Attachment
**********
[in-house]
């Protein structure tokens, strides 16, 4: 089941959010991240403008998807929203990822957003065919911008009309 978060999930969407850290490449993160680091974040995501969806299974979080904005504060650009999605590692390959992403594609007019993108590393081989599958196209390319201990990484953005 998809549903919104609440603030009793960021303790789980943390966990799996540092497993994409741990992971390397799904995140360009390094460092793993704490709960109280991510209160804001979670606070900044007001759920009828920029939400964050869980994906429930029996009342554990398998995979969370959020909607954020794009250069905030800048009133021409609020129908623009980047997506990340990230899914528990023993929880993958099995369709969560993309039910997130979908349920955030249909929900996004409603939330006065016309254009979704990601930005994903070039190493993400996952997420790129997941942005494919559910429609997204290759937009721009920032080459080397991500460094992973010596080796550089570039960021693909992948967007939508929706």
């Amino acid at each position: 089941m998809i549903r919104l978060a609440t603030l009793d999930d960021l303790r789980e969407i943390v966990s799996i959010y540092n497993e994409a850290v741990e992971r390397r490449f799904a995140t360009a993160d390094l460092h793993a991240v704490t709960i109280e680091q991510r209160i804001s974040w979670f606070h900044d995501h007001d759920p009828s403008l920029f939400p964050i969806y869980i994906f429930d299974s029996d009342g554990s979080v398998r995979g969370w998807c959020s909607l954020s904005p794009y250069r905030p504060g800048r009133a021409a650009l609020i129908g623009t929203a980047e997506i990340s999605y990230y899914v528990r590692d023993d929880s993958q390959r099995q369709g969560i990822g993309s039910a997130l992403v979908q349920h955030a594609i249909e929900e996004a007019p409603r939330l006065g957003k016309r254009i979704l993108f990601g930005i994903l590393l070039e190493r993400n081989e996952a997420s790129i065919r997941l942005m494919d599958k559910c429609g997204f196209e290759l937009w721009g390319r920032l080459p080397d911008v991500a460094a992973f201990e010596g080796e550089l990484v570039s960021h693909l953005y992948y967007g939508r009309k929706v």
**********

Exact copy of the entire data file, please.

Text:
[in-house]
């Protein structure tokens, strides 16, 4: 089941959010991240403008998807929203990822957003065919911008009309 978060999930969407850290490449993160680091974040995501969806299974979080904005504060650009999605590692390959992403594609007019993108590393081989599958196209390319201990990484953005 998809549903919104609440603030009793960021303790789980943390966990799996540092497993994409741990992971390397799904995140360009390094460092793993704490709960109280991510209160804001979670606070900044007001759920009828920029939400964050869980994906429930029996009342554990398998995979969370959020909607954020794009250069905030800048009133021409609020129908623009980047997506990340990230899914528990023993929880993958099995369709969560993309039910997130979908349920955030249909929900996004409603939330006065016309254009979704990601930005994903070039190493993400996952997420790129997941942005494919559910429609997204290759937009721009920032080459080397991500460094992973010596080796550089570039960021693909992948967007939508929706």
């Amino acid at each position: 089941m998809i549903r919104l978060a609440t603030l009793d999930d960021l303790r789980e969407i943390v966990s799996i959010y540092n497993e994409a850290v741990e992971r390397r490449f799904a995140t360009a993160d390094l460092h793993a991240v704490t709960i109280e680091q991510r209160i804001s974040w979670f606070h900044d995501h007001d759920p009828s403008l920029f939400p964050i969806y869980i994906f429930d299974s029996d009342g554990s979080v398998r995979g969370w998807c959020s909607l954020s904005p794009y250069r905030p504060g800048r009133a021409a650009l609020i129908g623009t929203a980047e997506i990340s999605y990230y899914v528990r590692d023993d929880s993958q390959r099995q369709g969560i990822g993309s039910a997130l992403v979908q349920h955030a594609i249909e929900e996004a007019p409603r939330l006065g957003k016309r254009i979704l993108f990601g930005i994903l590393l070039e190493r993400n081989e996952a997420s790129i065919r997941l942005m494919d599958k559910c429609g997204f196209e290759l937009w721009g390319r920032l080459p080397d911008v991500a460094a992973f201990e010596g080796e550089l990484v570039s960021h693909l953005y992948y967007g939508r009309k929706v």